As we discussed above, the legislature, a state agency, or a court may be given the power to implement constitutional provisions. While section 50 contains no general grant of implementing authority, it directs the state Finance Commission and the state supreme court to take certain specific actions with respect to home equity lending.[26] We see no prohibition on section 50 being similarly amended to include a grant of authority to the legislature or to a state agency to regulate with respect to some or all of its provisions, and in this way construe the constitution. Still, in such a case, the courts must decide whether any statute or regulation is consistent with the constitution.

In theory, the state constitution could be amended to give a state agency definitive interpretive powers over constitutional provisions, subject to the requirements of the federal Constitution.[27] As we discussed above, a statute authorizing a state agency to construe section 50 of the constitution as it now stands would usurp the power of the judiciary branch. However, article II, section 1 provides for the separation of legislative, judicial, and executive functions “except in the instances . . . expressly permitted” in the constitution. The interpretive commentary to the constitution explains:

The Texas Constitution itself vests in each of the three departments certain powers which, in their essential nature, have not belonged to it. Article II recognizes this when it states that “no person, or collection of persons, being of one of these departments, shall exercise any power properly attached to either of the others, except in instances herein expressly permitted.”

. . . .

Thus, it is not exactly correct to state the principle of separation of powers as absolutely prohibiting performance by one department of acts which by their essential nature belong to another. Rather, the correct statement is that a department may constitutionally exercise any power whatever its essential nature, which has, by the constitution, been delegated to it; but that it may not exercise powers not so constitutionally granted which from their essential nature do not fall within its division of governmental functions.[28]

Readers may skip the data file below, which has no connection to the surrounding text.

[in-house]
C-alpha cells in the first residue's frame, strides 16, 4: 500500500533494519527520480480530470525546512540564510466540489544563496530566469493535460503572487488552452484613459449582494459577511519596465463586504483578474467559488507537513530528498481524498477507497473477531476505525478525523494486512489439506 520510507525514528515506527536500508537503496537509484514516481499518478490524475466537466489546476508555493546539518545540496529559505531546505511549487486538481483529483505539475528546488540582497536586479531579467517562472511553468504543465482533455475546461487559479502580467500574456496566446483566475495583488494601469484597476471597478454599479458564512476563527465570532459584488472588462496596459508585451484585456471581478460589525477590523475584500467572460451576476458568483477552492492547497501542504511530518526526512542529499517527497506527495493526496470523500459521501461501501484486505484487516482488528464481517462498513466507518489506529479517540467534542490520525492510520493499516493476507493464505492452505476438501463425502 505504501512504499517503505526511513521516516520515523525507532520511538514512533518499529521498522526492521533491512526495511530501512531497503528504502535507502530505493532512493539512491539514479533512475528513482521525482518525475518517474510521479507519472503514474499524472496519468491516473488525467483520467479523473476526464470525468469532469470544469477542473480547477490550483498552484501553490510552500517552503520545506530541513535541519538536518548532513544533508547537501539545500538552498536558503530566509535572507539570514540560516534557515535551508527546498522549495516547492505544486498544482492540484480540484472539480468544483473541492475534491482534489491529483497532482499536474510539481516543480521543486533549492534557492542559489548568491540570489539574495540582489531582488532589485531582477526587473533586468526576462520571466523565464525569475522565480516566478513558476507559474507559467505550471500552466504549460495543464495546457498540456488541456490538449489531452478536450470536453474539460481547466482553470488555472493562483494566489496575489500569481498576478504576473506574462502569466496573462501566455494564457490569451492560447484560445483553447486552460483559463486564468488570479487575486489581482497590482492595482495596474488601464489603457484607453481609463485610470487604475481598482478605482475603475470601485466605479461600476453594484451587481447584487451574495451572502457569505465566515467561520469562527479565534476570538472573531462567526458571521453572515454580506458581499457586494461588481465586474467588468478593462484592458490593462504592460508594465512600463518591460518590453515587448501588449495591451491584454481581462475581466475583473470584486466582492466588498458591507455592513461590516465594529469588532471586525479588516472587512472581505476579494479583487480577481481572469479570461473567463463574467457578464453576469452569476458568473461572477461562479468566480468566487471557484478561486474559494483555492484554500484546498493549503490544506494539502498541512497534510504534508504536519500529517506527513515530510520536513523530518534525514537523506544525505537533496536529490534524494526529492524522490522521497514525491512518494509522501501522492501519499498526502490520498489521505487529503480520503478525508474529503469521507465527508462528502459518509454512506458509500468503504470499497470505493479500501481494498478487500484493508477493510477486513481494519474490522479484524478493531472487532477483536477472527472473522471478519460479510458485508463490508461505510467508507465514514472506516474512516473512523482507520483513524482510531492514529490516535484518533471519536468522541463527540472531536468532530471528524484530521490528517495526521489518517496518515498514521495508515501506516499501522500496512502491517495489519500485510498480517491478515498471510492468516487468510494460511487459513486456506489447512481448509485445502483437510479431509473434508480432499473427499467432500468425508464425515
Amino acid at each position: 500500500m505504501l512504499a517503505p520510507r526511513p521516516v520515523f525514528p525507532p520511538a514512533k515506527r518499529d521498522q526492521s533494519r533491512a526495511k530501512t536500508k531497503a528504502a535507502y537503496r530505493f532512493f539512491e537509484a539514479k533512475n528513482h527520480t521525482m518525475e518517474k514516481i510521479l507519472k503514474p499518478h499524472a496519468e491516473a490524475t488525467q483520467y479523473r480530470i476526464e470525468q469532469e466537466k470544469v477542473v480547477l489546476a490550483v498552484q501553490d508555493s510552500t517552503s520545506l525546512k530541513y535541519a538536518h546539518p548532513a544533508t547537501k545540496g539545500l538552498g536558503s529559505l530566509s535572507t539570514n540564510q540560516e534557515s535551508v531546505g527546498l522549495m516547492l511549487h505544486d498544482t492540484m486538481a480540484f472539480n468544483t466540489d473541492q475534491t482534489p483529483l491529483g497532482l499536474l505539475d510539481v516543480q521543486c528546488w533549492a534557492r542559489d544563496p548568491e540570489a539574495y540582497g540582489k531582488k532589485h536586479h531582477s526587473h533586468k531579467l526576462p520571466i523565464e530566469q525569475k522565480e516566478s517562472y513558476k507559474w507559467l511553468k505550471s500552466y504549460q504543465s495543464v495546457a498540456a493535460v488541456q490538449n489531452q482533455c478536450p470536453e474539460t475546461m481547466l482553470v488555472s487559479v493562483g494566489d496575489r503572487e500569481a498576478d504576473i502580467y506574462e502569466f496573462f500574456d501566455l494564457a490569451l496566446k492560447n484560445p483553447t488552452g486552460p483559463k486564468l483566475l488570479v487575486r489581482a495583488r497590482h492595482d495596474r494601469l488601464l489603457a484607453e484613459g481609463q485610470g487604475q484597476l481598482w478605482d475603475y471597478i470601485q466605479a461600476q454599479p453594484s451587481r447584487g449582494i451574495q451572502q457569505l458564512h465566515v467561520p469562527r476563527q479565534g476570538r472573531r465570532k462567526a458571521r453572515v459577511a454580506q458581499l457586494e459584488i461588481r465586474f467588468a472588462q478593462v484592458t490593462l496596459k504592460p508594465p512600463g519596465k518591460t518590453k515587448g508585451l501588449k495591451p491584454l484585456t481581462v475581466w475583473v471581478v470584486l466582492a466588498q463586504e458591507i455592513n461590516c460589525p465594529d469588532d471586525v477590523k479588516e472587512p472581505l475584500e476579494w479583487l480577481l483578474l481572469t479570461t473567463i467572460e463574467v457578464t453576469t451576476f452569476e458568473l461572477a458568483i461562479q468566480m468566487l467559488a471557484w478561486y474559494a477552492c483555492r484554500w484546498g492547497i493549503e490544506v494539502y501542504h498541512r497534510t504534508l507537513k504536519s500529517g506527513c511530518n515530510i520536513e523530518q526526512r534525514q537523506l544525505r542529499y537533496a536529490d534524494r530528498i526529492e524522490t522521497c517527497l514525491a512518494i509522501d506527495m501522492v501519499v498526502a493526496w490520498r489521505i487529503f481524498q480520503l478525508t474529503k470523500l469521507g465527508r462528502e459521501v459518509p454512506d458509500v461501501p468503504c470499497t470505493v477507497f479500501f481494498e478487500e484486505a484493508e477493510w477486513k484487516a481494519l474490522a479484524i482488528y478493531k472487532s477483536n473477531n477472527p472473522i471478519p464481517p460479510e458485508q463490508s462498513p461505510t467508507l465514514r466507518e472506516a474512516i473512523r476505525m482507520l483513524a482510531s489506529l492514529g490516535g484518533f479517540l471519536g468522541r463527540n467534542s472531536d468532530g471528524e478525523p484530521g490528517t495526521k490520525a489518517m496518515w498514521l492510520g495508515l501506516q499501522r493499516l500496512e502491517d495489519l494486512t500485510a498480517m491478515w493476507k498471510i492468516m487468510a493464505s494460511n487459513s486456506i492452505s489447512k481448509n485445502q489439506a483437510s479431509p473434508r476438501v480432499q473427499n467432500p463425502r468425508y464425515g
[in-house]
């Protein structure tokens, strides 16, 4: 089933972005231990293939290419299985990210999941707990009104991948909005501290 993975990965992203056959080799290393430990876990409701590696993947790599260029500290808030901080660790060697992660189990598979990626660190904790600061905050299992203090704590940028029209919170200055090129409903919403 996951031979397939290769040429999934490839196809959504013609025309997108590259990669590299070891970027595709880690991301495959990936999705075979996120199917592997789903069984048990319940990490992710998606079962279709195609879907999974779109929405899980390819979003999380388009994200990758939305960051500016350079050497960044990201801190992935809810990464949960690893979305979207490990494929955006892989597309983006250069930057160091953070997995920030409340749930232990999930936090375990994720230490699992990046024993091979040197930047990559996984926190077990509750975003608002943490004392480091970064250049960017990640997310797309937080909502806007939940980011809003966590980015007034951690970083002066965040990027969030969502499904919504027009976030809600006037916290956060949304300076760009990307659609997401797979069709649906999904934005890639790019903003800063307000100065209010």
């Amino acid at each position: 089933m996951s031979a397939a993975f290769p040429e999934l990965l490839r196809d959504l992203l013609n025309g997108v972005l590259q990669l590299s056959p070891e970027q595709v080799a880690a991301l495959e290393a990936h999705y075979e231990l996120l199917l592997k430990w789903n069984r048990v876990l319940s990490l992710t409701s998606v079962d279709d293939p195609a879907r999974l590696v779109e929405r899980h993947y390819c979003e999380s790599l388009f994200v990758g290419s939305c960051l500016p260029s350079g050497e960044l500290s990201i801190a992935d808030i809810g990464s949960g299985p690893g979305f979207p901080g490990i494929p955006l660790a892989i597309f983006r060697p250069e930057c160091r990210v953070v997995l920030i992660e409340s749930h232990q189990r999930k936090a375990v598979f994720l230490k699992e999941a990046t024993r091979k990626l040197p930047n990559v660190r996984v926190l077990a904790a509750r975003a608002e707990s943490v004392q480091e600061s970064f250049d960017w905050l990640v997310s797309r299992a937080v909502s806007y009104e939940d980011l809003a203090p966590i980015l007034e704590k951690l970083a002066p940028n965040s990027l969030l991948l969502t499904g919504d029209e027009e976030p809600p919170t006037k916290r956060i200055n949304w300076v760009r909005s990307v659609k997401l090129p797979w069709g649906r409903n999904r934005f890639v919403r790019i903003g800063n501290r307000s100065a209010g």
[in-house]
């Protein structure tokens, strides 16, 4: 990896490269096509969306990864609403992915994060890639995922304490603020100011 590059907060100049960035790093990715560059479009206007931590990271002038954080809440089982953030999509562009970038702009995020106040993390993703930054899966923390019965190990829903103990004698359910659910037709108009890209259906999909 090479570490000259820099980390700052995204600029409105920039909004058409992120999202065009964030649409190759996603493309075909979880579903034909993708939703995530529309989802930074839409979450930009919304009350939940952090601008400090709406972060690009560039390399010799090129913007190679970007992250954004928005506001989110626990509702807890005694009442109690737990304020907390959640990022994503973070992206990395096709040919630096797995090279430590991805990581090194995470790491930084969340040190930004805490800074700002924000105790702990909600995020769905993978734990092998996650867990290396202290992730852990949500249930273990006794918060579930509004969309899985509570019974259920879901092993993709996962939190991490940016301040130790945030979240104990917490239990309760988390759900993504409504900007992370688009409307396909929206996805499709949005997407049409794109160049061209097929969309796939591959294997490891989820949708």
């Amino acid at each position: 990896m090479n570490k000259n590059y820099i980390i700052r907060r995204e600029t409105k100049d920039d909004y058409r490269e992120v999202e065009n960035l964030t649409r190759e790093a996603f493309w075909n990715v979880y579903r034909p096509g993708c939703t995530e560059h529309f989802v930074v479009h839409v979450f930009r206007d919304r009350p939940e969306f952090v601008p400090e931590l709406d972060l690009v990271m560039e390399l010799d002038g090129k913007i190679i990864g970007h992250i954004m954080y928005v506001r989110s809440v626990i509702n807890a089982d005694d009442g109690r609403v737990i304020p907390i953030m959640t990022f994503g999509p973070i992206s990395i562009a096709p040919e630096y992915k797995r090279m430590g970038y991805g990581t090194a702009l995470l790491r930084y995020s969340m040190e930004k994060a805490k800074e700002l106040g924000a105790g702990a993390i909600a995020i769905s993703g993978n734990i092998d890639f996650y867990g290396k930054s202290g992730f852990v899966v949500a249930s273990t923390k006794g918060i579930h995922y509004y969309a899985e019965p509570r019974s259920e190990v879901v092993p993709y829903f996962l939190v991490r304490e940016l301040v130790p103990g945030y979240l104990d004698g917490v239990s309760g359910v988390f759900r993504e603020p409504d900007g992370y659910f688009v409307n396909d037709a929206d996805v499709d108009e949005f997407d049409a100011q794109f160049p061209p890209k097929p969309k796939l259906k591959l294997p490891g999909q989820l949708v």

In other words, each branch of government may exercise those powers that are essentially within its area of function — legislative, executive, or judicial — and may exercise powers outside of its area if expressly authorized by the constitution to do so. The interpretive commentary cites such grants of power already in the constitution:

[T]he Constitution expressly permits the Supreme Court to exercise the essentially legislative power of making certain rules of procedure, and the executive power to appoint a clerk. The executive has been granted the legislative veto, and the judicial right of pardoning. The legislature has been given the judicial powers of impeachment and the right to judge of the qualifications and elections of its own members; and the Senate, the essentially executive power of participating in the appointment of officials.[29]

Thus the constitution could be amended to give to an executive agency judicial-type interpretive powers with respect to the home equity amendment.

We do not advise you on the wisdom of this or any other particular action. We believe, however, that both statutory and constitutional avenues exist for the legislature to authorize a state agency to regulate with respect to the home equity amendment.

The legislature has the power to enact any law that is not in violation of state or federal constitutional provisions. It may not, however, infringe upon the power of the judiciary to construe and interpret the constitution. Thus while the legislature may not, absent express constitutional authority, empower a state agency to definitively construe article XVI, section 50 of the Texas Constitution — the home equity amendment — the legislature may authorize a state agency to adopt rules implementing the requirements of the home equity amendment. Whether any legislative or administrative action is consistent with the requirements of the constitution is ultimately a question for the courts to decide.

The constitution may be amended to create any law that the voters see fit to approve. The legislature may propose, and the voters may approve, a constitutional amendment authorizing a state agency to implement or construe provisions of the constitution.

Yours very truly,

DAN MORALES Attorney General of Texas
JORGE VEGA First Assistant Attorney General
SARAH J. SHIRLEY Chair, Opinion Committee
Prepared by Barbara Griffin Assistant Attorney General

[1] Tex. Const. art. III, § 1 (“The Legislative power of this State shall be vested in a Senate and House of Representatives, which together shall be styled `The Legislature of the State of Texas.'”).